The head of the International Monetary Fund this week called for a new “Bretton Woods moment.”
IMF Managing Director Kristalina Georgieva said Thursday at the annual meeting of the IMF’s Board of Governors that governments must cooperate to glue the global economy back together after it fell apart this year due to the pandemic.
“Today we face a new Bretton Woods ‘moment.’ A pandemic that has already cost more than a million lives,” she said.
How can we seize this new Bretton Woods moment to build forward to a better world after the pandemic? IMF Chief @KGeorgieva highlights three imperatives: implement the right economic policies, invest in people, and tackle climate change. #IMFmeetings https://t.co/2g6AzteLx0 pic.twitter.com/tDl9jJ6WhY
— IMF (@IMFNews) October 15, 2020
The Bretton Woods agreement was signed in 1944 by 44 allied nations. Its signatories agreed that exchange rates would be pegged to the price of gold, among other things. The agreement was abandoned in 1973 but showed that economic cooperation can help nations through strife.
The IMF predicts that the pandemic will shrink the world’s economy by 4.4% this year and remove $11 trillion of economic output by next year. “Once again, we face two massive tasks: to fight the crisis today—and build a better tomorrow,” said Georgieva.
Georgieva said in the statement that governments must adhere to three imperatives when considering how to save the global economy. First, issue the right economic policies; second, invest in people; third, focus on climate change.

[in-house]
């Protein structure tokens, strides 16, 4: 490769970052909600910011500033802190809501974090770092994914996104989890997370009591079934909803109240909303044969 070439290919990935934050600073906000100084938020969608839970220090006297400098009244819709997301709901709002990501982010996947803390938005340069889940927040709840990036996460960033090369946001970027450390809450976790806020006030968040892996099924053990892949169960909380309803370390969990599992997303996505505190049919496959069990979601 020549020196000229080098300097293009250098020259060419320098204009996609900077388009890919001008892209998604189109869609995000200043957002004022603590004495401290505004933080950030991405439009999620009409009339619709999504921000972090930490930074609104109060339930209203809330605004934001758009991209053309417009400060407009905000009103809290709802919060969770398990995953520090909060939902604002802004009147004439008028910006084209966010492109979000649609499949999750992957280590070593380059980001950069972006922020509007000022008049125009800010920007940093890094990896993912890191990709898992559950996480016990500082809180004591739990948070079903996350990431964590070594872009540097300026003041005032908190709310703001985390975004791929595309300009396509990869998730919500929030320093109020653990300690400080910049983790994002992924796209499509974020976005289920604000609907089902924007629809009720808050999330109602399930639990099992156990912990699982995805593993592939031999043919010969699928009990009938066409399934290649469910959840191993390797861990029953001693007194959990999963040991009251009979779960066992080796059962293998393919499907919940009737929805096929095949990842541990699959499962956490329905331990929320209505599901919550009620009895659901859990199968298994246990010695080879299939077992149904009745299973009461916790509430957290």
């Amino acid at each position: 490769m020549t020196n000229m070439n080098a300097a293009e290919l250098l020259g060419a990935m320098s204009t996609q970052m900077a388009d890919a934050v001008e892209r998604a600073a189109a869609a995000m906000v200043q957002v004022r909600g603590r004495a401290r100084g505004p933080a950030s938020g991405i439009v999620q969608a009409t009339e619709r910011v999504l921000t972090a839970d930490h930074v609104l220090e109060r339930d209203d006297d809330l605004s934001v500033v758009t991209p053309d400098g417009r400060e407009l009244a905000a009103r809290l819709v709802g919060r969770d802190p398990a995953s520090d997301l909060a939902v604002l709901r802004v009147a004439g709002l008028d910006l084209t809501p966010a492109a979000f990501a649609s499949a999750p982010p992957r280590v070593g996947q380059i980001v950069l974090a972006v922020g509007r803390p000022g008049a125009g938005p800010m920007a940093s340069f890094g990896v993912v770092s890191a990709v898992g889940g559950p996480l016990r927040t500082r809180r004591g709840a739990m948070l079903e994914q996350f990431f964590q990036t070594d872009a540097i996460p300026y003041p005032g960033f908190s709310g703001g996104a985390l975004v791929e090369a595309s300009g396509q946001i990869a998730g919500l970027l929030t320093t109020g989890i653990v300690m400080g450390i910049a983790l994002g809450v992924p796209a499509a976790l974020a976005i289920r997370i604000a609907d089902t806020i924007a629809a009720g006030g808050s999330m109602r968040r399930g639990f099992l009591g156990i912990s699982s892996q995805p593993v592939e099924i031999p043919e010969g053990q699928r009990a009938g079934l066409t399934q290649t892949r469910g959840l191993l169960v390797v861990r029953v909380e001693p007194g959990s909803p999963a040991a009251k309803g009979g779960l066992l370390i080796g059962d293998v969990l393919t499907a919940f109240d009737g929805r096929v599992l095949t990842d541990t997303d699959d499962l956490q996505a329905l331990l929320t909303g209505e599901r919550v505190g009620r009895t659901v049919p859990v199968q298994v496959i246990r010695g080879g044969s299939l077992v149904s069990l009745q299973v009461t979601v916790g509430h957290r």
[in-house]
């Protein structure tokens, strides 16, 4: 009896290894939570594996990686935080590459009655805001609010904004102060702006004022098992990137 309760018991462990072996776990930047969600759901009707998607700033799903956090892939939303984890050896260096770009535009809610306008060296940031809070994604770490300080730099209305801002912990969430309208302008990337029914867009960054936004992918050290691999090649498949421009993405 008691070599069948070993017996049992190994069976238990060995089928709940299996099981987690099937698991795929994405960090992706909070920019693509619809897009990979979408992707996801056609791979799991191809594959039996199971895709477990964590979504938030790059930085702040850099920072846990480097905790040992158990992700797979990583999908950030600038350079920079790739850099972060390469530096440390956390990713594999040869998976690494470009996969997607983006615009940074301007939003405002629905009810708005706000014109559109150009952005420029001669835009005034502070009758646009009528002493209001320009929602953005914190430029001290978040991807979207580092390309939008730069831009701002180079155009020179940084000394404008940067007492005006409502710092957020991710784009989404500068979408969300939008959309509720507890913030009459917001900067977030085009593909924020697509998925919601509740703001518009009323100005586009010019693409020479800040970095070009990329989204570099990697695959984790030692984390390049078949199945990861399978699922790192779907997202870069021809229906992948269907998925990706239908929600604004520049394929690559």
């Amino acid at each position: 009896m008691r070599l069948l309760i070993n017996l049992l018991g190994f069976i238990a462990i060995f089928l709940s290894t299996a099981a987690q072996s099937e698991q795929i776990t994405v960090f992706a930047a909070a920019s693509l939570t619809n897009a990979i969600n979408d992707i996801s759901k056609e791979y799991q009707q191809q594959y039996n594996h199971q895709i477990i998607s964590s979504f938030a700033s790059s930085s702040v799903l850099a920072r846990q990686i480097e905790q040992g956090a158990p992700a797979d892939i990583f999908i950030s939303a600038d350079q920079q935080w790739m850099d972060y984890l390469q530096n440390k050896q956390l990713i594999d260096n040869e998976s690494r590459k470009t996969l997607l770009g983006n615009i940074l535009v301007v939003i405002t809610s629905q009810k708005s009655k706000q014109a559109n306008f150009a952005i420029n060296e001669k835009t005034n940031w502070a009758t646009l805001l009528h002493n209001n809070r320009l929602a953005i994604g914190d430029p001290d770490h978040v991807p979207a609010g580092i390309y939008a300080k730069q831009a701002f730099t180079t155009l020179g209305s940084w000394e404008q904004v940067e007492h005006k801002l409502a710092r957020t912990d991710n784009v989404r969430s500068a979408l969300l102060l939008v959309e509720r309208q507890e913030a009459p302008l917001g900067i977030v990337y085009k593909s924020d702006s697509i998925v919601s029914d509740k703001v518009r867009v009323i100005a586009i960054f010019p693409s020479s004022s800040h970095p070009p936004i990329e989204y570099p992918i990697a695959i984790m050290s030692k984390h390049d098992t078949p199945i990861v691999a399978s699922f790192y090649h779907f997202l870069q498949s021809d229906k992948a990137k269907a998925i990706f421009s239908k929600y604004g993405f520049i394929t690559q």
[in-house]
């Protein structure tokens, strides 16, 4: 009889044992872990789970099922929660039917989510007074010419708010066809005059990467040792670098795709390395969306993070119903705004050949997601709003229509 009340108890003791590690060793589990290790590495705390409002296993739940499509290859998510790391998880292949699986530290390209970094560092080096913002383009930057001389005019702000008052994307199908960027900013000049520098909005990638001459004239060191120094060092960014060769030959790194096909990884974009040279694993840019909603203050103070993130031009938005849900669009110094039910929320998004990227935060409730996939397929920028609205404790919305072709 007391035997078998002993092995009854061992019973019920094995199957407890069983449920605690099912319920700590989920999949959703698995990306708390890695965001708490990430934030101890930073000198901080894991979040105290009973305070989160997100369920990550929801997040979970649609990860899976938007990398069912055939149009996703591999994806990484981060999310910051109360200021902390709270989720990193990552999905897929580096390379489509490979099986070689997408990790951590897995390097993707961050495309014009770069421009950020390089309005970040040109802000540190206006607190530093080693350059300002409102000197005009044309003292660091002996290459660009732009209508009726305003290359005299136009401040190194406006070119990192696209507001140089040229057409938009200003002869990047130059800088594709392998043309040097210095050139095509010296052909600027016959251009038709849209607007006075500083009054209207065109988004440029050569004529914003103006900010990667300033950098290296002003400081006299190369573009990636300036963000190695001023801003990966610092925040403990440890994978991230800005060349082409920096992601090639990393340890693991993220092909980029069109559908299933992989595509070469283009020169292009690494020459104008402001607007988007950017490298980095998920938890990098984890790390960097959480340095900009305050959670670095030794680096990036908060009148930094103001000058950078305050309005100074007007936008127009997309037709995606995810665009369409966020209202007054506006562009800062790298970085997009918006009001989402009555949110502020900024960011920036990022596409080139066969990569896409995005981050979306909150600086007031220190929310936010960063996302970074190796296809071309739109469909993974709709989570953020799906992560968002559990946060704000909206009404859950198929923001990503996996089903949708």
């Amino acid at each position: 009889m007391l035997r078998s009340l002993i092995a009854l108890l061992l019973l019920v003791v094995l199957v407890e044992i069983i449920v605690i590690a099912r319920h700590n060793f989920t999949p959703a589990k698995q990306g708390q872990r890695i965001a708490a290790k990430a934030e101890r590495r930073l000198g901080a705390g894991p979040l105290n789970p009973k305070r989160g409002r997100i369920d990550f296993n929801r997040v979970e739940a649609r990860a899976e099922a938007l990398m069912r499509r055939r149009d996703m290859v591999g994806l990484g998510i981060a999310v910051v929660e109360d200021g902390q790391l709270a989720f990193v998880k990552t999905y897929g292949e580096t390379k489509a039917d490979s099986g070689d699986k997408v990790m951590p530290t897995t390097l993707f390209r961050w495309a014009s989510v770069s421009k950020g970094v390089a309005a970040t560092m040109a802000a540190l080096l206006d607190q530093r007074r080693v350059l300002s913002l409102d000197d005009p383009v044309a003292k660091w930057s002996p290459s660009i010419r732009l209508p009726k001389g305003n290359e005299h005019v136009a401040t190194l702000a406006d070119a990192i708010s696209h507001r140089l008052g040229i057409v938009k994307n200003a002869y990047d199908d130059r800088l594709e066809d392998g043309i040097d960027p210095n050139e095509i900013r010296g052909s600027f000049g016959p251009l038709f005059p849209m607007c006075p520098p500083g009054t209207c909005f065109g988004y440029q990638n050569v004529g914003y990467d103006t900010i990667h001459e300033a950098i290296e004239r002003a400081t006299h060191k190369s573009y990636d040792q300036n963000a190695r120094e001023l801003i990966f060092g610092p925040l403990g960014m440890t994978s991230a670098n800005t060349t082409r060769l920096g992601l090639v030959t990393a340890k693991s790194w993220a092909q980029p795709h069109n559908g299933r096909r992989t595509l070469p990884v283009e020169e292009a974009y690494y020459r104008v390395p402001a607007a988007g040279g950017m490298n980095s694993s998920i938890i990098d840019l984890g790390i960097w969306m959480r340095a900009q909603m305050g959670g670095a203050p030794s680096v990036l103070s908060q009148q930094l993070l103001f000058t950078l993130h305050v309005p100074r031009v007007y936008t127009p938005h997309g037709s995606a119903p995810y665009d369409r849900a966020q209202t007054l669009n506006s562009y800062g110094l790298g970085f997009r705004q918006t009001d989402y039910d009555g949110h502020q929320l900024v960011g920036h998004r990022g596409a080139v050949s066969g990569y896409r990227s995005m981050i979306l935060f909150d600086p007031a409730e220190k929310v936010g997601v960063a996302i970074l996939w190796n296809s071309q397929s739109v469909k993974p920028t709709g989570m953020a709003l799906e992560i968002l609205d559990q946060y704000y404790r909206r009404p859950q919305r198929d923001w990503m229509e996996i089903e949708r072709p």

Economic policies should be tailored to each country’s needs, she said. However, she urges all countries to move towards greater debt transparency, increased creditor coordination, as well as private sector support.
By investing in people, Georgieva is talking about investing in healthcare, closing the gender pay gap and expanding internet access to every corner of the globe.
As for the imperative to address climate change, Georgieva said that climate-related disasters in the last decade add up to $1.3 trillion. Green investment is essential, she said, as are higher carbon prices. Zero emissions by 2050 is a good aim to shoot for, she said.
Good for Bitcoin?
But what does this mean for the almighty Bitcoin?
Bitcoin is often thought to be uncorrelated with the world economy—a hedge against the efficacy of central banks. But this year more than ever, the price of the cryptocurrency has moved with US stocks and crumbled along with them in mid-March before recovering in tandem this summer.
The IMF forecasts that this crisis is worse than the financial crisis of 2008; how governments progress may impact Bitcoin‘s price.